Occurrence Briefs are concise reports that detail the facts surrounding a transport safety occurrence, as received in the initial notification and any follow-up enquiries. They provide an opportunity to share safety messages in the absence of an investigation.
On the morning of 24 March 2018, the pilot of a Robinson R44 was conducting aerial application operations on a crop near Whitton township, New South Wales (NSW). The pilot was aware of a powerline in the vicinity of the paddock and was verbally calling ‘wire at the end’ on each run towards the powerline in order to heighten his awareness of the obstacle and focus on its location.
After about ten minutes of operation over the crop at about 40 ft above ground level, the pilot commenced a run towards the powerline. As he did so, he noticed an unusual obstacle protruding about half a metre above the crop canopy and 20 m to the right of the helicopter’s track. The pilot focussed his attention on the obstacle, momentarily interrupting the verbal annunciation of the position of the powerline at the end of the spray run.
The obstacle was a water moisture probe located approximately 100 m from the end of the spray run. Although it posed no immediate danger to the operations of the helicopter, the pilot was distracted by its presence and watched it as it passed the aircraft, which was enough to interrupt his situational awareness.
As the pilot turned his focus back to the front of the aircraft at the end of the spray run and pitched the helicopter up to commence a turn, the aircraft struck the wire. After contact, the helicopter was able to proceed straight ahead for approximately 100 m with the wire dragging behind it before contacting the ground and rolling over.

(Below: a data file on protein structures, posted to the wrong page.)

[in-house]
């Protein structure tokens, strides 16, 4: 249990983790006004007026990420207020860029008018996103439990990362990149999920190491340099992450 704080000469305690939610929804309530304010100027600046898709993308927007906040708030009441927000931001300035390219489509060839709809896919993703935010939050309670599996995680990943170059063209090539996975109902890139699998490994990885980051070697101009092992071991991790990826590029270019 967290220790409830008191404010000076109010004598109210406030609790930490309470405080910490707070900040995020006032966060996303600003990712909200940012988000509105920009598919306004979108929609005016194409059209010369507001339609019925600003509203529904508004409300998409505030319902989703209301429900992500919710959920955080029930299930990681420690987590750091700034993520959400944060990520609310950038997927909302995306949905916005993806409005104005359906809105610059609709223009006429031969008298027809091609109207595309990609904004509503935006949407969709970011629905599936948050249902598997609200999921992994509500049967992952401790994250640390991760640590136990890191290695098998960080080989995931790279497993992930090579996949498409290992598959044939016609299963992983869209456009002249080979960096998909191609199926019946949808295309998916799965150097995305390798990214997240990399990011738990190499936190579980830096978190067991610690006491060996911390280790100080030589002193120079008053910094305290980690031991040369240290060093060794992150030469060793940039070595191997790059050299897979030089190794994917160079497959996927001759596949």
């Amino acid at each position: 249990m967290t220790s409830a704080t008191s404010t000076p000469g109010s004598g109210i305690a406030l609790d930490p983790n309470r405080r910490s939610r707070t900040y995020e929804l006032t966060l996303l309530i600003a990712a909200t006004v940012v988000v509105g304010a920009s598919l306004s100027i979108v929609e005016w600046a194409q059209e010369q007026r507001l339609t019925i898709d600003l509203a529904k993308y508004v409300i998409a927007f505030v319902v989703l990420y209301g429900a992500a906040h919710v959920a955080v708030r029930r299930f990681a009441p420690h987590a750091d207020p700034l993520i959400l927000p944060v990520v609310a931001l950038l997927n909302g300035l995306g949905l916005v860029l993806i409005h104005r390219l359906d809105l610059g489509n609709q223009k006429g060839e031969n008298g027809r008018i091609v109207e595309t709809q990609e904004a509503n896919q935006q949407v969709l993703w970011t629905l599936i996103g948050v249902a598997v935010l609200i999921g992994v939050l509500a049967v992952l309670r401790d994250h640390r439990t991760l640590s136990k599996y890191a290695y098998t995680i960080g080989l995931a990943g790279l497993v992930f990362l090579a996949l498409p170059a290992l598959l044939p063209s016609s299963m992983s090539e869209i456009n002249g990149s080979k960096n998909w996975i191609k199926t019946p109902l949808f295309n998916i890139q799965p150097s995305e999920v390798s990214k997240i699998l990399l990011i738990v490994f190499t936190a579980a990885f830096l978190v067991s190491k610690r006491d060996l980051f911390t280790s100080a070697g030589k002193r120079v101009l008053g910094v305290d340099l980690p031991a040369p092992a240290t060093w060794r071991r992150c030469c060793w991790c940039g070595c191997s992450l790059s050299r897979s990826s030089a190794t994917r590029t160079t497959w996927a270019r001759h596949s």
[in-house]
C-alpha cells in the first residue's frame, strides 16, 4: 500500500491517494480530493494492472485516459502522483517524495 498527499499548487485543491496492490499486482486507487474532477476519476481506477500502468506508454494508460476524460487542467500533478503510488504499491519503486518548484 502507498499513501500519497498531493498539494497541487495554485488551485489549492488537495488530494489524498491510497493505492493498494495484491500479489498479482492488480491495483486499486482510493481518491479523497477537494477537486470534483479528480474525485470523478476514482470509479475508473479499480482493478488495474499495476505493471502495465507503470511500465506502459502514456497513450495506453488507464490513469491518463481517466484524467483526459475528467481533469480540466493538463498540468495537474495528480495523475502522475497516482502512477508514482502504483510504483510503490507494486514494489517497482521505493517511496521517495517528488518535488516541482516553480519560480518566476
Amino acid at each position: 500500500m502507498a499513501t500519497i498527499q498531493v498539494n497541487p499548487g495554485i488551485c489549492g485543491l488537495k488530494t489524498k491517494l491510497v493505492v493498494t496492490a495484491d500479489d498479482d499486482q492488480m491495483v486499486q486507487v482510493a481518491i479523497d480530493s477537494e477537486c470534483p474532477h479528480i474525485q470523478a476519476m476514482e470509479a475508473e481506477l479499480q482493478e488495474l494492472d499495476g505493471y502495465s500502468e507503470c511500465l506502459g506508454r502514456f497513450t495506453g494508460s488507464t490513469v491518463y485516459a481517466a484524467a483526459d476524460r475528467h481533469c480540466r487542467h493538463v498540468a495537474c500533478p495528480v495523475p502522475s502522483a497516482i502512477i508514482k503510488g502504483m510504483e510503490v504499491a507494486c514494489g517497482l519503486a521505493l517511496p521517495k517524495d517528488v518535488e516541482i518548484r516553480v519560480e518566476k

The pilot exited the aircraft and sustained minor injuries in the accident. The helicopter was substantially damaged.
Source: Aircraft operator
As a result of this occurrence, the operator has advised the ATSB that they are taking the following safety actions:
- requesting customers to detail any potential obstacles prior to operation
- conducting a site inspection prior to commencing the operation
- debriefing and discussing with pilots the use of unbroken situational awareness techniques to enhance awareness of obstacles and distractions.
This accident highlights that distractions can arise unexpectedly during any phase of flight and demonstrates the dangers of such, especially in the low-level environment.
The ATSB research report B2004/0324, Dangerous distraction: An examination of accidents and incidents involving pilot distraction in Australia between 1997 and 2004, is available from the ATSB website.
The ATSB has also released, in association with the Aerial Agriculture Association of Australia, an educational booklet, Wirestrikes involving known wires: A manageable aerial agriculture hazard (AR-2011-028). This booklet contains numerous wirestrike accidents and the lessons learnt from them. It also highlights the role of landholders and utility owners in contributing to safe operations. This includes installing markers on wires, particularly where regular low-level flying takes place.
About this report
Decisions regarding whether to conduct an investigation, and the scope of an investigation, are based on many factors, including the level of safety benefit likely to be obtained from an investigation. For this occurrence, no investigation has been conducted and the ATSB did not verify the accuracy of the information. A brief description has been written using information supplied in the notification and any follow-up information in order to produce a short summary report, and allow for greater industry awareness of potential safety issues and possible safety actions.
|Date:||24 March 2018||Investigation status:||Completed|
|Location:||2.6 km NE Whitton|
|State:||New South Wales|
|Release Date:||22 June 2018||Occurrence category:||Accident|
|Report status:||Final||Highest injury level:||Minor|
|Aircraft manufacturer||Robinson Helicopter Co|
|Type of operation||Aerial Work|
|Damage to aircraft||Substantial|